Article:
Sam Bankman-Fried’s Demise Sends Shockwaves Across Crypto


Sam Bankman-Fried received much acclaim when he quickly achieved superstar status as head of cryptocurrency exchange FTX: the savior of crypto, the newest force in democratic politics and possibly the world’s first trillionaire.

Now comments about 30-year-old Bankman-Fried are not so friendly after FTX filed for bankruptcy protection on Friday, leaving his investors and customers feeling cheated and many others in the crypto world fearing the consequences. Bankman-Fried himself may face civil or criminal charges.

“Sam, what have you done?” tweeted Sean Ryan Evans, host of the cryptocurrency podcast Bankless, after the bankruptcy filing.

Under Bankman-Fried, FTX quickly grew to become the third largest exchange by volume. The stunning collapse of this burgeoning empire has sent tsunami-like waves through the cryptocurrency industry, which has seen its fair share of volatility and turmoil this year, including a sharp drop in price for bitcoin and other digital assets. For some, the events are reminiscent of the domino-style failures of Wall Street companies during the 2008 financial crisis, especially as supposedly healthy companies like FTX go bankrupt.

A venture capital fund has written off investments in FTX worth more than $200 million. Cryptocurrency lender BlockFi suspended customer withdrawals Friday after FTX filed for bankruptcy protection. Singapore-based exchange saw admissions surge this weekend for internal reasons, but some of the action can be attributed to raw nerves from FTX.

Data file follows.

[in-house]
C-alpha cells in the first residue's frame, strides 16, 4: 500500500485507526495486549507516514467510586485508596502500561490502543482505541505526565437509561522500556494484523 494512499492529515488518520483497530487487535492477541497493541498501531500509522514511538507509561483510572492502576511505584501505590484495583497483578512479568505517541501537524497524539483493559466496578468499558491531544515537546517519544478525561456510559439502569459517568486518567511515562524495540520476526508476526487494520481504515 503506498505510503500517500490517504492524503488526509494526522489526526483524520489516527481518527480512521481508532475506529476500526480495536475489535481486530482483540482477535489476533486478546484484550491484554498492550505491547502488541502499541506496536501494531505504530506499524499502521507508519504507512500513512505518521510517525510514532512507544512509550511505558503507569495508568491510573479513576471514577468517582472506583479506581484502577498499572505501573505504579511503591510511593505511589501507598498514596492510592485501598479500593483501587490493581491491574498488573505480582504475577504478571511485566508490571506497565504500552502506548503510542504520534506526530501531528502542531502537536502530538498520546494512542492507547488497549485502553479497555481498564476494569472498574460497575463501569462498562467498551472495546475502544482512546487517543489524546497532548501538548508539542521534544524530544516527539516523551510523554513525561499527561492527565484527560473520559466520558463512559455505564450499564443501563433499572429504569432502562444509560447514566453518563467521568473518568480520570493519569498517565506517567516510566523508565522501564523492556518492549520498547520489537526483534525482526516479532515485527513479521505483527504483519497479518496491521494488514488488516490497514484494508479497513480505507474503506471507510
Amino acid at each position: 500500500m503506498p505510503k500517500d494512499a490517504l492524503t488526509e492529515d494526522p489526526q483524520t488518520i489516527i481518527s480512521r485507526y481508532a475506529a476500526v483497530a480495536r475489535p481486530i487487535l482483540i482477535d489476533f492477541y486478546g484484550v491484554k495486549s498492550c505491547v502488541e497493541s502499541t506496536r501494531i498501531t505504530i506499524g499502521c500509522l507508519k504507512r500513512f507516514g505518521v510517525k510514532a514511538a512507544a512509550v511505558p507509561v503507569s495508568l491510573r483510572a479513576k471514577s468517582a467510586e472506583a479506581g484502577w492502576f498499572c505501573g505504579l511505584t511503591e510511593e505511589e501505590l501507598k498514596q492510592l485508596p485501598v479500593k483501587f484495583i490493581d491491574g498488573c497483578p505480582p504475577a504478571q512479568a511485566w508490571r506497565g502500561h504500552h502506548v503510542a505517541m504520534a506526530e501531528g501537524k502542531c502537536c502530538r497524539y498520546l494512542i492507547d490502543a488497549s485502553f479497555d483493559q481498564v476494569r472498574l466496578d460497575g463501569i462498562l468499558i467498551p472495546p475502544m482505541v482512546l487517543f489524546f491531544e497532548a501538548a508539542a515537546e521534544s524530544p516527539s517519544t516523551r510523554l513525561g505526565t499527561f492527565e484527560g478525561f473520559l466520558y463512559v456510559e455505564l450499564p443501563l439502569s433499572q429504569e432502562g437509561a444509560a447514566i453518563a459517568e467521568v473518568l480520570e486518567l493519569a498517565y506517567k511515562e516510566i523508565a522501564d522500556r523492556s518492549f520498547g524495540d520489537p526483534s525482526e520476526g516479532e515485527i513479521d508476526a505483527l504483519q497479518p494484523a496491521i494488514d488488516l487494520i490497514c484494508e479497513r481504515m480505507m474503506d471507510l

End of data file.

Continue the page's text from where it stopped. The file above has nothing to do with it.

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Bankman-Fried and his company are under investigation by the Department of Justice and the Securities and Exchange Commission. The investigation likely focuses on the possibility that the company used customers’ deposits to fund bets at Bankman-Fried’s hedge fund, Alameda Research, in violation of US securities laws.

“This is the direct result of a rogue actor violating every basic rule of tax responsibility,” said Patrick Hillman, chief strategy officer at Binance, FTX’s largest competitor. Early last week, Binance appeared poised to step in to save FTX, but pulled back after a review of FTX’s books.

The ultimate impact of FTX’s bankruptcy is uncertain, but its failure is likely to result in the destruction of billions of dollars of wealth and even more skepticism for cryptocurrencies at a time when the industry could use a vote of confidence.

“I care because it’s the retail investors who suffer the most, and because too many people still mistakenly associate bitcoin with the scammy ‘crypto’ space,” said Swan Bitcoin CEO Cory Klippsten, who has expressed concerns for months. FTX’s business model. Klippsten is publicly enthusiastic about bitcoin, but has long been skeptical of other parts of the crypto universe.

Bankman-Fried founded FTX in 2019 and it grew rapidly – it was recently valued at $32 billion. Bankman-Fried was the son of professors at Stanford University, who were known to play the “League of Legends” video game in meetings. Bankman-Fried attracted investment from the highest echelons of Silicon Valley.